I have file structure similiar to this:

- root_folder_with_bad_name
  - file1
  - file2
  - file3

I need to get zip archive with this structure:

- archive.zip
  - some_folder
    - file1
    - file2
    - file3

I don't know name of files' root_folder, so I can't just do this:

zip archive.zip some_root_folder_name

I want to be able to zip files being inside of that folder. How can I do that?

  • How is it that you don't know the name of the folder containing the files? Can't you cd to the parent directory and see? Oct 16, 2020 at 10:35
  • 1
    I don't understand what is the root_folder_with_bad_name, why is it bad? If we cannot say its name, then we cannot (conventionally) access its content.
    – thanasisp
    Oct 16, 2020 at 10:53
  • 1
    @thanasisp Maybe I'm expressing my idea in the wrong way. Name of root directory doesn't matter. I just need to create archive from inside of the directory itself, like zip archive.zip file1 file2 file3 [some_more_parameters] so i have an archive with directory inside, not just files
    – Zhurik
    Oct 16, 2020 at 12:07
  • 1
    use gzip then. ;)
    – Sysadmin
    Oct 16, 2020 at 12:58
  • 1
    @roaima Perhaps! I cannot be sure, my understanding was that we want to zip all files in a dir, and when we extract it, to see directly the files, without their parent dir. Hm.. now I see a comment, and combining with the rest, I think the quest is to have a different dir as the parent inside the zipped archive (perhaps). It seems you are right.
    – thanasisp
    Oct 16, 2020 at 19:21

4 Answers 4


You can create a temporary directory hierarchy with the target archive folder name, zip that, and then remove it.

This works for bash, presupposing there is no directory (or file) already named archive in the current directory

    shopt -s extglob
    mkdir archive &&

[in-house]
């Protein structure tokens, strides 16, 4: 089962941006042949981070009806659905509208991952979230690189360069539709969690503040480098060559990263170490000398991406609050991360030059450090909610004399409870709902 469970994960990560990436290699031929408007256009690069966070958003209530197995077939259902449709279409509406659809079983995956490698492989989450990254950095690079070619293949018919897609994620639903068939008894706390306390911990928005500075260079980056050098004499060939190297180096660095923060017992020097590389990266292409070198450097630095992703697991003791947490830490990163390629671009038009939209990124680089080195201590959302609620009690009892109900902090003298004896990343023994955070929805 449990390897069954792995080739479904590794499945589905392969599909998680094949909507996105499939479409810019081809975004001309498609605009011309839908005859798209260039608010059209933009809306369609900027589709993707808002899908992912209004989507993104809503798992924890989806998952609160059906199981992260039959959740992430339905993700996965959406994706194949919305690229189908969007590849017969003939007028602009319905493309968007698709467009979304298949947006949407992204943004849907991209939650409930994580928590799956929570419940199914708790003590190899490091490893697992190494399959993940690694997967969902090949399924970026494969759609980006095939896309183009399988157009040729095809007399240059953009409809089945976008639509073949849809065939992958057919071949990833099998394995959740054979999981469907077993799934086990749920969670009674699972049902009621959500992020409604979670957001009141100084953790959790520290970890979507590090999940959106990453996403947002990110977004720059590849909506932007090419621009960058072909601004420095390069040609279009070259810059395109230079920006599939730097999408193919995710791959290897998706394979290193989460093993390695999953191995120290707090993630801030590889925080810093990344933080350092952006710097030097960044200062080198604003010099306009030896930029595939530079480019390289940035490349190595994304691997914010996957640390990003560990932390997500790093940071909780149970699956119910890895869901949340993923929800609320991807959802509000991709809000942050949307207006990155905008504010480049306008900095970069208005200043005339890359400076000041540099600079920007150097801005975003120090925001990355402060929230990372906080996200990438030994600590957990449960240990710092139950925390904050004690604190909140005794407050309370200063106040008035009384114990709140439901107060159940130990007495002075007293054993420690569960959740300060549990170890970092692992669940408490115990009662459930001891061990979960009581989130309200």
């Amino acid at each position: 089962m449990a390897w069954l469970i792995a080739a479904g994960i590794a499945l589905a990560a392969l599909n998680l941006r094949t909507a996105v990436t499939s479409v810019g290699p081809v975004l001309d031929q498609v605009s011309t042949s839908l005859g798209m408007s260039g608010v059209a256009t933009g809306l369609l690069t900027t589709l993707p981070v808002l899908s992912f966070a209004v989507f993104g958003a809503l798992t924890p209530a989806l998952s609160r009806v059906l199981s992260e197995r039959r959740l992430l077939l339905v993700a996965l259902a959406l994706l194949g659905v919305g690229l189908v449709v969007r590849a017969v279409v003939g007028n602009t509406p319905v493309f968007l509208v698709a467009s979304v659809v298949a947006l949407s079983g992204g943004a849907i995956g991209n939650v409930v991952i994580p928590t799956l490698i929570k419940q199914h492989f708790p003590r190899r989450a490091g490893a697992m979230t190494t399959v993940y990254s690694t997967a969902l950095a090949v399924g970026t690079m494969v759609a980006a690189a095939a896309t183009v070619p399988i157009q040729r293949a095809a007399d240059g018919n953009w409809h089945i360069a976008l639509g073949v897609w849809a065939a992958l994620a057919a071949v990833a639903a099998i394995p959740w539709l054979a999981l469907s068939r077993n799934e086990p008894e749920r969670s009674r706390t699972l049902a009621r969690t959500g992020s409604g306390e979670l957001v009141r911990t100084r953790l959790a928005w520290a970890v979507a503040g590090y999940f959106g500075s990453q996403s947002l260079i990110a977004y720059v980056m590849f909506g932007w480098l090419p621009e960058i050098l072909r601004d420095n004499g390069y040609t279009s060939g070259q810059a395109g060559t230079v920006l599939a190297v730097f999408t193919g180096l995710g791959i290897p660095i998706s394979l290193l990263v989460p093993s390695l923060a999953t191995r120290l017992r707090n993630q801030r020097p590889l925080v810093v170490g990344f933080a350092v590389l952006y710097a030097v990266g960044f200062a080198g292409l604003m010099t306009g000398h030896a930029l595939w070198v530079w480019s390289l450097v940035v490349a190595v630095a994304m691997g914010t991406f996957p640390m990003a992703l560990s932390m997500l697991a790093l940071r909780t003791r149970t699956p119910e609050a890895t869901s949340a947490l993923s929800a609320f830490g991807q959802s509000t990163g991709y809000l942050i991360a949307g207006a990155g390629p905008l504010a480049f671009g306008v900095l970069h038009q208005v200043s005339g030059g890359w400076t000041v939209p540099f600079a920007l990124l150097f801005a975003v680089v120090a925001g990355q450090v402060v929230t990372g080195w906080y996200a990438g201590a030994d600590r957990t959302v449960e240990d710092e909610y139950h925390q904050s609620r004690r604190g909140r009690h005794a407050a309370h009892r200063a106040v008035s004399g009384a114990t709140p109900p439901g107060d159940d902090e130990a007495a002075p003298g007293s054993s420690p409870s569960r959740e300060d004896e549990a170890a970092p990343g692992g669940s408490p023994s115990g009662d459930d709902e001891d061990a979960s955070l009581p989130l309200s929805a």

cp -al !(archive) archive &&
        zip -r archive.zip archive
    rm -rf archive

Notice that the new directory hierarchy is linked rather then copied, so (a) it's fast, (b) it doesn't take up any significant extra disk space.

Worked example

# Set up the files in a directory
mkdir secret_name; touch secret_name/file{1,2,3}
cd secret_name/

# Now create the archive
( shopt -s extglob; mkdir archive && cp -al !(archive) archive/ && zip -r archive.zip archive; rm -rf archive )

# List the archive
unzip -l archive.zip

Archive:  archive.zip
  Length      Date    Time    Name
---------  ---------- -----   ----
        0  2020-10-16 19:21   archive/
        0  2020-10-16 19:12   archive/file2
        0  2020-10-16 19:12   archive/file3
        0  2020-10-16 19:12   archive/file1
---------                     -------
        0                     4 files
  • My solution already doesn't use extra disk space - see the -l flag for cp
    – roaima
    Oct 17, 2020 at 18:58

You appear to want to store files in zip archives with different names or paths than the originals. Aside from removing the path entirely, modifying paths or filenames in zip files does not appear to be possible with commonly available utilities.

As a workaround, you can create the desired directory structure in a temporary folder using hard links.

(I have no idea why people are refering to tar and gzip. They are not relevant since you specifically state you want zip files.)


You could use libarchive's bsdtar and its -s option to edit the paths of the files added to the archive:

$ ls
file1  file2  file3
$ bsdtar --format=zip -'s|^\.|some_folder|' -cf ../file.zip .
$ unzip -l ../file.zip
Archive:  ../file.zip
  Length      Date    Time    Name
---------  ---------- -----   ----
        0  2020-10-16 21:15   some_folder/
        0  2020-10-16 21:15   some_folder/file1
        0  2020-10-16 21:15   some_folder/file3
        0  2020-10-16 21:15   some_folder/file2
---------                     -------
        0                     4 files
  • @roaima, well yes, bsdtar can handle tar obviously, and many other format for extraction and a few for creation. Oct 18, 2020 at 5:44
  • Sorry - meant for rewriting names in a pipe
    – roaima
    Oct 18, 2020 at 6:27
  • @roaima. Yes, the standard command for handling tar files (pax) also has a -s option. I believe GNU tar has --transform for that. Oct 18, 2020 at 6:36
  • Thank you (deleting shortly). I knew pax had a transform but I also see that despite it being POSIX it's not a utility installed as standard
    – roaima
    Oct 18, 2020 at 7:44

Also this seems to work using a symbolic link, without copying files.

> ls old_parent/
file1  file2

> ln -s old_parent new_parent

> zip -r archive.zip new_parent
  adding: new_parent/ (stored 0%)
  adding: new_parent/file2 (deflated 22%)
  adding: new_parent/file1 (deflated 38%)

> unzip -l archive.zip 
Archive:  archive.zip
  Length      Date    Time    Name
---------  ---------- -----   ----
        0  2020-10-16 22:48   new_parent/
       50  2020-10-14 08:18   new_parent/file2
      348  2020-10-16 13:58   new_parent/file1
---------                     -------
      398                     3 files

> rm new_parent

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